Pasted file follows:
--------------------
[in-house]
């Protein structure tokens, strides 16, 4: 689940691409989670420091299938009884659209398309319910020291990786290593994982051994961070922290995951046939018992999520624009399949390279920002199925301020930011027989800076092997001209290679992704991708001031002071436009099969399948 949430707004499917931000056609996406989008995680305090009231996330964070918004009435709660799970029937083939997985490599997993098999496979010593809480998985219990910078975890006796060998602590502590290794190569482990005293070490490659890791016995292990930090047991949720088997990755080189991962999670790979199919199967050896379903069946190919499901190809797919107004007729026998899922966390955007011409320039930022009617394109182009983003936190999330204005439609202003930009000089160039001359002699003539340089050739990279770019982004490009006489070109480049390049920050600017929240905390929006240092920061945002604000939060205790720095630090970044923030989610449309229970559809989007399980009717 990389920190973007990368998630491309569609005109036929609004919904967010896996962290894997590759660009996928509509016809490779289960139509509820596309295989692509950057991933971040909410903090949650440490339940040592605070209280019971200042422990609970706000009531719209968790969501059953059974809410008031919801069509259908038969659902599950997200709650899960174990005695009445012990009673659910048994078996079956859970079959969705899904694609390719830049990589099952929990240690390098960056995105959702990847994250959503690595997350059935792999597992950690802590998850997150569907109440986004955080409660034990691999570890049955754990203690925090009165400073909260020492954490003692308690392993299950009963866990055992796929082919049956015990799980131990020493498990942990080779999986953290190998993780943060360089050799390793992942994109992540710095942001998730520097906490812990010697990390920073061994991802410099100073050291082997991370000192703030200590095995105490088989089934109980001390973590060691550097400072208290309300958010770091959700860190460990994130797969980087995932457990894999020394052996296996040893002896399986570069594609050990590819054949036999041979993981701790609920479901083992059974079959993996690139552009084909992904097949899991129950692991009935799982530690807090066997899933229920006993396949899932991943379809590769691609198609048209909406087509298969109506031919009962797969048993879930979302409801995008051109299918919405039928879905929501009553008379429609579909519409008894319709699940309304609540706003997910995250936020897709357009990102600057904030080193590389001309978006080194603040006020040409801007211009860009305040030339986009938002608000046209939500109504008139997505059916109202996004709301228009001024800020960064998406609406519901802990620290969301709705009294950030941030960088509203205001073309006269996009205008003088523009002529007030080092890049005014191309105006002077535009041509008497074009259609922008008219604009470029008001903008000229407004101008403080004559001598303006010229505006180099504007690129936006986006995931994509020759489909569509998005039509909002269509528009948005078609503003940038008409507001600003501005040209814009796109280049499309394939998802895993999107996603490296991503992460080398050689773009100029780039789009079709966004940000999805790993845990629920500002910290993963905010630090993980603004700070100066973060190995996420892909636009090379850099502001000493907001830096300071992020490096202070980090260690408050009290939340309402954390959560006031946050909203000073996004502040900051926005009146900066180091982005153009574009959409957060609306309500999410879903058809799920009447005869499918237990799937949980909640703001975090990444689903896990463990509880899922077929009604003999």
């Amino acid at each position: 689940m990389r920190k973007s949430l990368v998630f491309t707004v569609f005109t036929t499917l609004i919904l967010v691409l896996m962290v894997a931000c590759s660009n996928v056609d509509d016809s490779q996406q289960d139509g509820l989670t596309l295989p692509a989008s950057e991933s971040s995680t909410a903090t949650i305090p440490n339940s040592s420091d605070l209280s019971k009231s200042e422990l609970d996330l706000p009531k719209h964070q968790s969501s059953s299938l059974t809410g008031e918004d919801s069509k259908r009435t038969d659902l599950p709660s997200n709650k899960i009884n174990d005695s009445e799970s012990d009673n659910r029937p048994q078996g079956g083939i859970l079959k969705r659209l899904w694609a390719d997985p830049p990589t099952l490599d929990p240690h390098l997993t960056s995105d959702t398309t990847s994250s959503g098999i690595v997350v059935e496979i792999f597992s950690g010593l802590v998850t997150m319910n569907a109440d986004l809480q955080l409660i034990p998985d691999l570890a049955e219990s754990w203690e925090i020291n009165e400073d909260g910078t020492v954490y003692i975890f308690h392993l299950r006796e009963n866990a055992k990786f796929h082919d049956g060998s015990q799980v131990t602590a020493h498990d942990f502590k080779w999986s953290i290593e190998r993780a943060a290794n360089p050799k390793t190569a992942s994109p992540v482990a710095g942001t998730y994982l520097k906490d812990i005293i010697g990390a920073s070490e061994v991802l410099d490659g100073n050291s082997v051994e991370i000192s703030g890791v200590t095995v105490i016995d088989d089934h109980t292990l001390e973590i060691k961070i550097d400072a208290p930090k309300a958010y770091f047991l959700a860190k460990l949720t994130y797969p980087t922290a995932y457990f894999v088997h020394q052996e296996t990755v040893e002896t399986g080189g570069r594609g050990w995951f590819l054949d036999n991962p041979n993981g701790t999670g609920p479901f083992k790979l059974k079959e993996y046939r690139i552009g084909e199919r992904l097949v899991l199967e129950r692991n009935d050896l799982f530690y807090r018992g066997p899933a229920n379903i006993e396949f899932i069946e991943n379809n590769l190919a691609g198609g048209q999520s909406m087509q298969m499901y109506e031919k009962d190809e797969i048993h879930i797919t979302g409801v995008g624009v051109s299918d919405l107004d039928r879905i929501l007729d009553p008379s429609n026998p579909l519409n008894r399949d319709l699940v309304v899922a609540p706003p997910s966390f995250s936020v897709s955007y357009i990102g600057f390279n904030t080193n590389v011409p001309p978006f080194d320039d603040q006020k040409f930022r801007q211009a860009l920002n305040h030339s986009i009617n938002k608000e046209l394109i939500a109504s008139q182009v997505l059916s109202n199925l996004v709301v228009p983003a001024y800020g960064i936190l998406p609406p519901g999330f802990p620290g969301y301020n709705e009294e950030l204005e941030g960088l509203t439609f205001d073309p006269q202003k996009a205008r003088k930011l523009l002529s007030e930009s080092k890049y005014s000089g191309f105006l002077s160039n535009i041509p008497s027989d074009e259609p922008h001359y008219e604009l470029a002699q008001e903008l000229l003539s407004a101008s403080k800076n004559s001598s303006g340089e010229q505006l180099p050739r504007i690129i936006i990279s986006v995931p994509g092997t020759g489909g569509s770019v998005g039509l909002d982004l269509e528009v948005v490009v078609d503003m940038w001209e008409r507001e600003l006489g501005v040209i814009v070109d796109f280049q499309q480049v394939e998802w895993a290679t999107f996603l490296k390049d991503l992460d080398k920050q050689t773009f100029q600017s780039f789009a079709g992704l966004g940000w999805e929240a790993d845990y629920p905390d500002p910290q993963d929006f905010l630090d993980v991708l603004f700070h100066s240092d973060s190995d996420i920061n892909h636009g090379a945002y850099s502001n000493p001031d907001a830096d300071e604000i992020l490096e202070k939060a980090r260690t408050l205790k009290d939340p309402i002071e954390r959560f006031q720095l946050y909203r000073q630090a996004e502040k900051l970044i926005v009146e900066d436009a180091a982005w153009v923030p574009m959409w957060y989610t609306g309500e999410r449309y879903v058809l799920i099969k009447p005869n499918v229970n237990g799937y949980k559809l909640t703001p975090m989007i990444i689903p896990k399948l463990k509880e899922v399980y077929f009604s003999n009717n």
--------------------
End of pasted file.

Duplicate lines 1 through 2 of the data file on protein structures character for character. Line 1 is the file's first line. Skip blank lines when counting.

[in-house]
């Protein structure tokens, strides 16, 4: 689940691409989670420091299938009884659209398309319910020291990786290593994982051994961070922290995951046939018992999520624009399949390279920002199925301020930011027989800076092997001209290679992704991708001031002071436009099969399948 949430707004499917931000056609996406989008995680305090009231996330964070918004009435709660799970029937083939997985490599997993098999496979010593809480998985219990910078975890006796060998602590502590290794190569482990005293070490490659890791016995292990930090047991949720088997990755080189991962999670790979199919199967050896379903069946190919499901190809797919107004007729026998899922966390955007011409320039930022009617394109182009983003936190999330204005439609202003930009000089160039001359002699003539340089050739990279770019982004490009006489070109480049390049920050600017929240905390929006240092920061945002604000939060205790720095630090970044923030989610449309229970559809989007399980009717 990389920190973007990368998630491309569609005109036929609004919904967010896996962290894997590759660009996928509509016809490779289960139509509820596309295989692509950057991933971040909410903090949650440490339940040592605070209280019971200042422990609970706000009531719209968790969501059953059974809410008031919801069509259908038969659902599950997200709650899960174990005695009445012990009673659910048994078996079956859970079959969705899904694609390719830049990589099952929990240690390098960056995105959702990847994250959503690595997350059935792999597992950690802590998850997150569907109440986004955080409660034990691999570890049955754990203690925090009165400073909260020492954490003692308690392993299950009963866990055992796929082919049956015990799980131990020493498990942990080779999986953290190998993780943060360089050799390793992942994109992540710095942001998730520097906490812990010697990390920073061994991802410099100073050291082997991370000192703030200590095995105490088989089934109980001390973590060691550097400072208290309300958010770091959700860190460990994130797969980087995932457990894999020394052996296996040893002896399986570069594609050990590819054949036999041979993981701790609920479901083992059974079959993996690139552009084909992904097949899991129950692991009935799982530690807090066997899933229920006993396949899932991943379809590769691609198609048209909406087509298969109506031919009962797969048993879930979302409801995008051109299918919405039928879905929501009553008379429609579909519409008894319709699940309304609540706003997910995250936020897709357009990102600057904030080193590389001309978006080194603040006020040409801007211009860009305040030339986009938002608000046209939500109504008139997505059916109202996004709301228009001024800020960064998406609406519901802990620290969301709705009294950030941030960088509203205001073309006269996009205008003088523009002529007030080092890049005014191309105006002077535009041509008497074009259609922008008219604009470029008001903008000229407004101008403080004559001598303006010229505006180099504007690129936006986006995931994509020759489909569509998005039509909002269509528009948005078609503003940038008409507001600003501005040209814009796109280049499309394939998802895993999107996603490296991503992460080398050689773009100029780039789009079709966004940000999805790993845990629920500002910290993963905010630090993980603004700070100066973060190995996420892909636009090379850099502001000493907001830096300071992020490096202070980090260690408050009290939340309402954390959560006031946050909203000073996004502040900051926005009146900066180091982005153009574009959409957060609306309500999410879903058809799920009447005869499918237990799937949980909640703001975090990444689903896990463990509880899922077929009604003999």